Different Types of Katana explained


Tōken (刀剣), what we will called a Katana, or more specific in English, Nihonto (日本刀), refers to all kinds of iron weapons that were made in Japan. There are various types of swords, and their appearances and shapes have changed in line with the changes of eras and combat styles. From "Chokuto" (straight swords), to "Tachi" (long swords), "Uchigatana" (strike swords), "Wakizashi" (side inserted swords), and "Tanto" (short swords), even the sword for Ninja (Ninjato) there are many types. This article will introduce the 10 types of Katana.


“Chokuto" (直刀) refers to a straight swords without a curve, used before the middle of the Heian period. Bronze and iron tools were introduced to Japan from the continent in the Yayoi period. After that, ironmaking technology developed in Japan, and forging of iron tools began. While there are many different opinions about when the chokuto was invented, the common understanding is that it was around the late Kofun period.

Most of the Chokuto made at that time were excavated items, so many of them are rusty or have not retained their original shape, making it impossible to determine the exact year they were made. However, while the sword body has become fragile, the accompanying scabbard (saya) is often found keeping in its good state. Therefore, it's possible to analyze what type of sword it was based on the material and decorations. It's said that Chokuto with luxurious scabbards were mainly used as ceremonial swords, for rituals, or as gifts or offerings to people in power, rather than for actual combat.

Also, there are several types of Chokuto. The sword bodies initially made were simple, but gradually the “kantō-tachi”(環頭大刀), swords with decorations of gold and silver on the hilt and scabbard, started to be made.
The "kondōsō kantō tachi goshiraei"金銅荘環頭大刀拵 housed in the "Omura Shrine" in Takaoka District, Kochi Prefecture, has a splendid ring-shaped decoration on the hilt. It's a valuable sword that has been enshrined for over 1,000 years as a sacred object.

The "Seven Star Sword" is a Chokuto that is said to have been possessed by "Prince Shotoku" (also known as Prince Umayado). The name comes from the "Big Dipper" pattern inlaid with gold on the sword body, and it was made in the Asuka period.


"Tachi"太刀 refers to curved swords that began to be made around the end of the Heian period, tachi looks like the katana we are familiar with today. Like a bow, they curve, and the part of the blade close to the Nakago 茎 (the tang of the sword) has a strong curve, this shape called "Koshizori"腰反.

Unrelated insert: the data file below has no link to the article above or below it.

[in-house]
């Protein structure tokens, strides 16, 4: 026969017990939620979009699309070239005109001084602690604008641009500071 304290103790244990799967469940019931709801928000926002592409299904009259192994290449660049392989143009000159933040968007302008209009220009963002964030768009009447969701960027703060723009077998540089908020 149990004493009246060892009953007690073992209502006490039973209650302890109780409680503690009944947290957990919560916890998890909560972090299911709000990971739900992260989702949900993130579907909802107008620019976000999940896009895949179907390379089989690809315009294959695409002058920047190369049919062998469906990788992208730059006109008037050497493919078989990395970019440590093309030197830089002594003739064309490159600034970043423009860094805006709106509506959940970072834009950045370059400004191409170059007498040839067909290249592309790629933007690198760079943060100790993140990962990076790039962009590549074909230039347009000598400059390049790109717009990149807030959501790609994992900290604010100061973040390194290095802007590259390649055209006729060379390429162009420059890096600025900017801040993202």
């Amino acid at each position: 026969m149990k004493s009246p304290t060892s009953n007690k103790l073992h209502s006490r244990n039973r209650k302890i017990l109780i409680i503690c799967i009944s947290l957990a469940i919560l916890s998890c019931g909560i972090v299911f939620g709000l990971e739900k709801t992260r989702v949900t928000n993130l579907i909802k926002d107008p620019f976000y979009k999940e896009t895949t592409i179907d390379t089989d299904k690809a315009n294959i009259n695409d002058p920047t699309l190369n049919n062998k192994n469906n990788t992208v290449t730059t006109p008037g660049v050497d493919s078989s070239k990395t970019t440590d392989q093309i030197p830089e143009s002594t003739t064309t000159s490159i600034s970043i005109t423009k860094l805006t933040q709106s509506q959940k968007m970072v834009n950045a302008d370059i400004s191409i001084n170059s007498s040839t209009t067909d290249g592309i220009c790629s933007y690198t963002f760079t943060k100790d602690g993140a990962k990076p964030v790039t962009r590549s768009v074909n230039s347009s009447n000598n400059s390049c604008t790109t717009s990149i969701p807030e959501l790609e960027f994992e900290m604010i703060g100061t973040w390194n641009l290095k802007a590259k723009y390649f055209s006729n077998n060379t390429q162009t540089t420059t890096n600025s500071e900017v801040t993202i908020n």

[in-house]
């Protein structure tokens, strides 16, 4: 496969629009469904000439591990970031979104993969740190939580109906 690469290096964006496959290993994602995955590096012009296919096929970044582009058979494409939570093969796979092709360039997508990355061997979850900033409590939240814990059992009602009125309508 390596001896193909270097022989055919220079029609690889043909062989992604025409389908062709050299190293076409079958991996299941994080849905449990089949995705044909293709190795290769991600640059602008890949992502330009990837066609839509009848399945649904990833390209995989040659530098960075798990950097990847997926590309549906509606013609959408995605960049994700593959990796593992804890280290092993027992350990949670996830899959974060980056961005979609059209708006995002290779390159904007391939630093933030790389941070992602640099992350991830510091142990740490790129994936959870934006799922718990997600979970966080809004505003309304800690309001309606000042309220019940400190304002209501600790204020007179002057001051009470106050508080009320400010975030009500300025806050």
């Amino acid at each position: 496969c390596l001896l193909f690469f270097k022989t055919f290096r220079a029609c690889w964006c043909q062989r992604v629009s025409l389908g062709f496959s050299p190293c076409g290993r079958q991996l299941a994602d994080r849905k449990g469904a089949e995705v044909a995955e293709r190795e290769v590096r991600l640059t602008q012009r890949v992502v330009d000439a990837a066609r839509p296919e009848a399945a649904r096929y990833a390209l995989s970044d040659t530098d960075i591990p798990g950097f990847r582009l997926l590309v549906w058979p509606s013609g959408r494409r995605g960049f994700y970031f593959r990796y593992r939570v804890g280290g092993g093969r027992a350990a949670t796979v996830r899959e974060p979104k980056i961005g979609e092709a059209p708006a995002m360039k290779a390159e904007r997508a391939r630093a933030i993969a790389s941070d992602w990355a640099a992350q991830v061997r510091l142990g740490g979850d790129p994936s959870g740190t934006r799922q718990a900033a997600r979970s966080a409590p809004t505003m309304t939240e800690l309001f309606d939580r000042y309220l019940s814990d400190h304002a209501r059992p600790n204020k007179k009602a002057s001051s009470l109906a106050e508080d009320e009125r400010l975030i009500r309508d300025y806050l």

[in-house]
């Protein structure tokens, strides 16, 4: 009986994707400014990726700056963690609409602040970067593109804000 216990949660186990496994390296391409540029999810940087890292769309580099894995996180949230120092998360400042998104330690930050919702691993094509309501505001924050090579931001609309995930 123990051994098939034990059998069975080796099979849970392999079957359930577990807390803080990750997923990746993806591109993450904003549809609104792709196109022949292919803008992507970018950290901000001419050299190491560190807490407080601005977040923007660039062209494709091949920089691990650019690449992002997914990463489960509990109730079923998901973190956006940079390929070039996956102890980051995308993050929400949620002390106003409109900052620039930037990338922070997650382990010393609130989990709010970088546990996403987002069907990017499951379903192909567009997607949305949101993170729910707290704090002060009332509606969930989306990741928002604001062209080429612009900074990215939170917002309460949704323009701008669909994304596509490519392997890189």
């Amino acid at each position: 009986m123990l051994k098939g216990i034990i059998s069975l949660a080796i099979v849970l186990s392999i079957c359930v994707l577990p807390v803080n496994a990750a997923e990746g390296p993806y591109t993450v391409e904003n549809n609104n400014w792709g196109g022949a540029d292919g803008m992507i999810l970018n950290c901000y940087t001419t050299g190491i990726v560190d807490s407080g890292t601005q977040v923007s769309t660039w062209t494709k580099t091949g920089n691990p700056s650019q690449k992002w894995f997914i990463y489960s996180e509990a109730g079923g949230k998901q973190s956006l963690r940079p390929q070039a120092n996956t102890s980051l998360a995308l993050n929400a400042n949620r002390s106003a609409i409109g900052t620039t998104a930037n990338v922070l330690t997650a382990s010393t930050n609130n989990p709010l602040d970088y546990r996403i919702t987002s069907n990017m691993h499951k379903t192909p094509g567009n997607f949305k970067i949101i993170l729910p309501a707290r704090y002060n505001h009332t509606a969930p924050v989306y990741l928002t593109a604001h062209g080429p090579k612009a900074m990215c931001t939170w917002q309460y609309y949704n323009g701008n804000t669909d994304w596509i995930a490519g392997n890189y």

These blades are over 60 cm long and were worn at the waist with the edge facing downwards, a method referred to as "haku"佩く or "haiyou suru”佩用する.

The prototype of the Tachi, called "Wantou"湾刀, began to be made from the early Heian period. The Wantou later became known as Tachi and, as they were more suitable for slashing opponents than Chokuto, were used until the Nanboku-cho period when horseback combat was the mainstream.

Depending on the size, Tachi can be divided into three types: "ōdachi" (large Tachi), Tachi, and "Kodachi" (small Tachi).

"ōdachi", also called "Nodachi", are large Tachi with a blade length of over 90 cm. Originally, these swords were made to be dedicated to shrines, but it's said that they were actually used on battlefields. ōdachi were only allowed to be owned by high-ranking samurai. However, due to their size making them inconvenient to carry, often times they were carried by attendants on the battlefield. When using the Ootachi, the sword was either drawn while the attendant held the scabbard, or the attendant drew the sword from the scabbard and handed it over.

Existing ōdachi include the "Shida ōdachi" stored at the "Yahiko Shrine" in Niigata Prefecture, and "Nenekirimaru" at the "Nikko Futara-san Shrine" in Tochigi Prefecture. Both of these swords are designated as important cultural properties of the country.

"Kodachi" are Tachi with a blade length of less than 60 cm, made from the middle of the Kamakura period. They were rarely used in actual combat, but were mainly used in ceremonies and celebrations. They are similar in size to the "Wakizashi" seen from the end of the Sengoku period, so they are sometimes considered to be the same, but they are classified as Tachi due to their shape and curvature features.


"Uchigatana"打刀 refers to swords that are generally called "Japanese swords”, which is the “katana” we know today. They have a blade length of over 60 cm and a characteristic shallow curve compare to Tachi. For the curve, it has the shape of "Sakizori"先反, where the part near the tip curves. Unlike Tachi, which are worn with the edge facing downwards, Uchigatana are typically worn with the edge facing upwards.